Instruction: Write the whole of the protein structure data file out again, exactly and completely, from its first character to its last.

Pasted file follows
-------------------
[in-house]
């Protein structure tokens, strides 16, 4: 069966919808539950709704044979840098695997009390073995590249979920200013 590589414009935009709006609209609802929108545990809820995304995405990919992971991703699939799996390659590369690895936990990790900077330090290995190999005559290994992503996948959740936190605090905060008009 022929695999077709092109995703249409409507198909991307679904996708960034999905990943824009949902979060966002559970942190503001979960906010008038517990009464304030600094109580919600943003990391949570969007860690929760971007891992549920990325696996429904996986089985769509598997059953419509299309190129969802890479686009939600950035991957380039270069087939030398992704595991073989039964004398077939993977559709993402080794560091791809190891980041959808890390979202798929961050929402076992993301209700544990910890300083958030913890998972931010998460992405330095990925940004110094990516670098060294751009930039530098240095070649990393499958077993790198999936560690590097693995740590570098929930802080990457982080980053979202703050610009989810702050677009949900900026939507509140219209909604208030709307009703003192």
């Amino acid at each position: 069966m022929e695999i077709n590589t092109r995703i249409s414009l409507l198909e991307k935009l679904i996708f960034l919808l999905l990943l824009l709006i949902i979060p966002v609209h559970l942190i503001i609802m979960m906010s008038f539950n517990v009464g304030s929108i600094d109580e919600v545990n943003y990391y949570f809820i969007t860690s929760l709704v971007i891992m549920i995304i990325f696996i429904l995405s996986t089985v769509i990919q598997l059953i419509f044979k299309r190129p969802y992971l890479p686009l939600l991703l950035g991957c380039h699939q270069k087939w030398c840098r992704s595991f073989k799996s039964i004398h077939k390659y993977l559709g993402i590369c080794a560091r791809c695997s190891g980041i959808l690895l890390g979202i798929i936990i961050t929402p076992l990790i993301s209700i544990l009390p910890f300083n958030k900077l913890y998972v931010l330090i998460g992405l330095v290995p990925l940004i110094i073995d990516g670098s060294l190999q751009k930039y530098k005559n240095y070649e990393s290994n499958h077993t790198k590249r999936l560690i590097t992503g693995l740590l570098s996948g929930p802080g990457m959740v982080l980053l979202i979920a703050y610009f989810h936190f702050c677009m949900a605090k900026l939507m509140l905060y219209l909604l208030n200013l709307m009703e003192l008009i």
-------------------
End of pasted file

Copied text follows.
[in-house]
């Protein structure tokens, strides 16, 4: 069966919808539950709704044979840098695997009390073995590249979920200013 590589414009935009709006609209609802929108545990809820995304995405990919992971991703699939799996390659590369690895936990990790900077330090290995190999005559290994992503996948959740936190605090905060008009 022929695999077709092109995703249409409507198909991307679904996708960034999905990943824009949902979060966002559970942190503001979960906010008038517990009464304030600094109580919600943003990391949570969007860690929760971007891992549920990325696996429904996986089985769509598997059953419509299309190129969802890479686009939600950035991957380039270069087939030398992704595991073989039964004398077939993977559709993402080794560091791809190891980041959808890390979202798929961050929402076992993301209700544990910890300083958030913890998972931010998460992405330095990925940004110094990516670098060294751009930039530098240095070649990393499958077993790198999936560690590097693995740590570098929930802080990457982080980053979202703050610009989810702050677009949900900026939507509140219209909604208030709307009703003192």
């Amino acid at each position: 069966m022929e695999i077709n590589t092109r995703i249409s414009l409507l198909e991307k935009l679904i996708f960034l919808l999905l990943l824009l709006i949902i979060p966002v609209h559970l942190i503001i609802m979960m906010s008038f539950n517990v009464g304030s929108i600094d109580e919600v545990n943003y990391y949570f809820i969007t860690s929760l709704v971007i891992m549920i995304i990325f696996i429904l995405s996986t089985v769509i990919q598997l059953i419509f044979k299309r190129p969802y992971l890479p686009l939600l991703l950035g991957c380039h699939q270069k087939w030398c840098r992704s595991f073989k799996s039964i004398h077939k390659y993977l559709g993402i590369c080794a560091r791809c695997s190891g980041i959808l690895l890390g979202i798929i936990i961050t929402p076992l990790i993301s209700i544990l009390p910890f300083n958030k900077l913890y998972v931010l330090i998460g992405l330095v290995p990925l940004i110094i073995d990516g670098s060294l190999q751009k930039y530098k005559n240095y070649e990393s290994n499958h077993t790198k590249r999936l560690i590097t992503g693995l740590l570098s996948g929930p802080g990457m959740v982080l980053l979202i979920a703050y610009f989810h936190f702050c677009m949900a605090k900026l939507m509140l905060y219209l909604l208030n200013l709307m009703e003192l008009i």